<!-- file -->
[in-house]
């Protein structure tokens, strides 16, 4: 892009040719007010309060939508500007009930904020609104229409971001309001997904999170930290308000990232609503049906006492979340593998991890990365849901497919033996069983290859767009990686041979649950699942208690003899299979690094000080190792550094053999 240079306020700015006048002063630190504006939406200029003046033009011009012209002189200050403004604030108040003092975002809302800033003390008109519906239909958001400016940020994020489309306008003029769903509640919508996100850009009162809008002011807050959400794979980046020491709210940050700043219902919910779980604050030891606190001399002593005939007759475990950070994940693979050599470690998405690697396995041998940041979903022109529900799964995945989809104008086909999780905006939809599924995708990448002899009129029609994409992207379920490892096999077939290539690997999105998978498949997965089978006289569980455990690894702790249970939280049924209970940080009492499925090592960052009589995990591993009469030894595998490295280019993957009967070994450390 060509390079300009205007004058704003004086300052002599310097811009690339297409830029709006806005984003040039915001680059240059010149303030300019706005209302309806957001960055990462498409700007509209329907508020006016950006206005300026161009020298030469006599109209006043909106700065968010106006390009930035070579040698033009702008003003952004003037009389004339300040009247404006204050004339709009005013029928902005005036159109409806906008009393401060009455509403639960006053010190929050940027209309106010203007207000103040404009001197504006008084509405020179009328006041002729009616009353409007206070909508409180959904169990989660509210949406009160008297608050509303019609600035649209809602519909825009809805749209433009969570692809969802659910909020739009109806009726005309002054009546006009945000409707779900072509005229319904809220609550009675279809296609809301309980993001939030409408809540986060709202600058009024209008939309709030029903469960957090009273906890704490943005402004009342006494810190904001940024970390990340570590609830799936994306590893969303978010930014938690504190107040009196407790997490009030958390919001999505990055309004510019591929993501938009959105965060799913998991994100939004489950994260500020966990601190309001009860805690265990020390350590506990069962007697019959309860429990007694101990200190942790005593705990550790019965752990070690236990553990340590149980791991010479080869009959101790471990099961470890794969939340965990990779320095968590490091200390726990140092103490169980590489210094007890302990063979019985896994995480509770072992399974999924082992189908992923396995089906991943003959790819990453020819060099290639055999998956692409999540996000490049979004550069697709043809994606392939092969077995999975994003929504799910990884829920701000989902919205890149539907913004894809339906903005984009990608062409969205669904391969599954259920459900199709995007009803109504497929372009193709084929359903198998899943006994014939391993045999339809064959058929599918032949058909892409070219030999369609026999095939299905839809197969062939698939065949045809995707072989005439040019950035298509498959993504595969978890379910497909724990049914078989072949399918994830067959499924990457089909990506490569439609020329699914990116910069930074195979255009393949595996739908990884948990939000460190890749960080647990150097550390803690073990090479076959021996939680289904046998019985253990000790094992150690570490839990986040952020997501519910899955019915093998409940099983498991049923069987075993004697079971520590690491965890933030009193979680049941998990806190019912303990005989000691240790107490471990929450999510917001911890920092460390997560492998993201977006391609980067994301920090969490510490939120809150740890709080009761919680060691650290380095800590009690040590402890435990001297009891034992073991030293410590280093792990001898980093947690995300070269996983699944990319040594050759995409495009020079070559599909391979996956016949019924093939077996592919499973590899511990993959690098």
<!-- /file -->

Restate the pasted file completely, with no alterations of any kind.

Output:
[in-house]
């Protein structure tokens, strides 16, 4: 892009040719007010309060939508500007009930904020609104229409971001309001997904999170930290308000990232609503049906006492979340593998991890990365849901497919033996069983290859767009990686041979649950699942208690003899299979690094000080190792550094053999 240079306020700015006048002063630190504006939406200029003046033009011009012209002189200050403004604030108040003092975002809302800033003390008109519906239909958001400016940020994020489309306008003029769903509640919508996100850009009162809008002011807050959400794979980046020491709210940050700043219902919910779980604050030891606190001399002593005939007759475990950070994940693979050599470690998405690697396995041998940041979903022109529900799964995945989809104008086909999780905006939809599924995708990448002899009129029609994409992207379920490892096999077939290539690997999105998978498949997965089978006289569980455990690894702790249970939280049924209970940080009492499925090592960052009589995990591993009469030894595998490295280019993957009967070994450390 060509390079300009205007004058704003004086300052002599310097811009690339297409830029709006806005984003040039915001680059240059010149303030300019706005209302309806957001960055990462498409700007509209329907508020006016950006206005300026161009020298030469006599109209006043909106700065968010106006390009930035070579040698033009702008003003952004003037009389004339300040009247404006204050004339709009005013029928902005005036159109409806906008009393401060009455509403639960006053010190929050940027209309106010203007207000103040404009001197504006008084509405020179009328006041002729009616009353409007206070909508409180959904169990989660509210949406009160008297608050509303019609600035649209809602519909825009809805749209433009969570692809969802659910909020739009109806009726005309002054009546006009945000409707779900072509005229319904809220609550009675279809296609809301309980993001939030409408809540986060709202600058009024209008939309709030029903469960957090009273906890704490943005402004009342006494810190904001940024970390990340570590609830799936994306590893969303978010930014938690504190107040009196407790997490009030958390919001999505990055309004510019591929993501938009959105965060799913998991994100939004489950994260500020966990601190309001009860805690265990020390350590506990069962007697019959309860429990007694101990200190942790005593705990550790019965752990070690236990553990340590149980791991010479080869009959101790471990099961470890794969939340965990990779320095968590490091200390726990140092103490169980590489210094007890302990063979019985896994995480509770072992399974999924082992189908992923396995089906991943003959790819990453020819060099290639055999998956692409999540996000490049979004550069697709043809994606392939092969077995999975994003929504799910990884829920701000989902919205890149539907913004894809339906903005984009990608062409969205669904391969599954259920459900199709995007009803109504497929372009193709084929359903198998899943006994014939391993045999339809064959058929599918032949058909892409070219030999369609026999095939299905839809197969062939698939065949045809995707072989005439040019950035298509498959993504595969978890379910497909724990049914078989072949399918994830067959499924990457089909990506490569439609020329699914990116910069930074195979255009393949595996739908990884948990939000460190890749960080647990150097550390803690073990090479076959021996939680289904046998019985253990000790094992150690570490839990986040952020997501519910899955019915093998409940099983498991049923069987075993004697079971520590690491965890933030009193979680049941998990806190019912303990005989000691240790107490471990929450999510917001911890920092460390997560492998993201977006391609980067994301920090969490510490939120809150740890709080009761919680060691650290380095800590009690040590402890435990001297009891034992073991030293410590280093792990001898980093947690995300070269996983699944990319040594050759995409495009020079070559599909391979996956016949019924093939077996592919499973590899511990993959690098």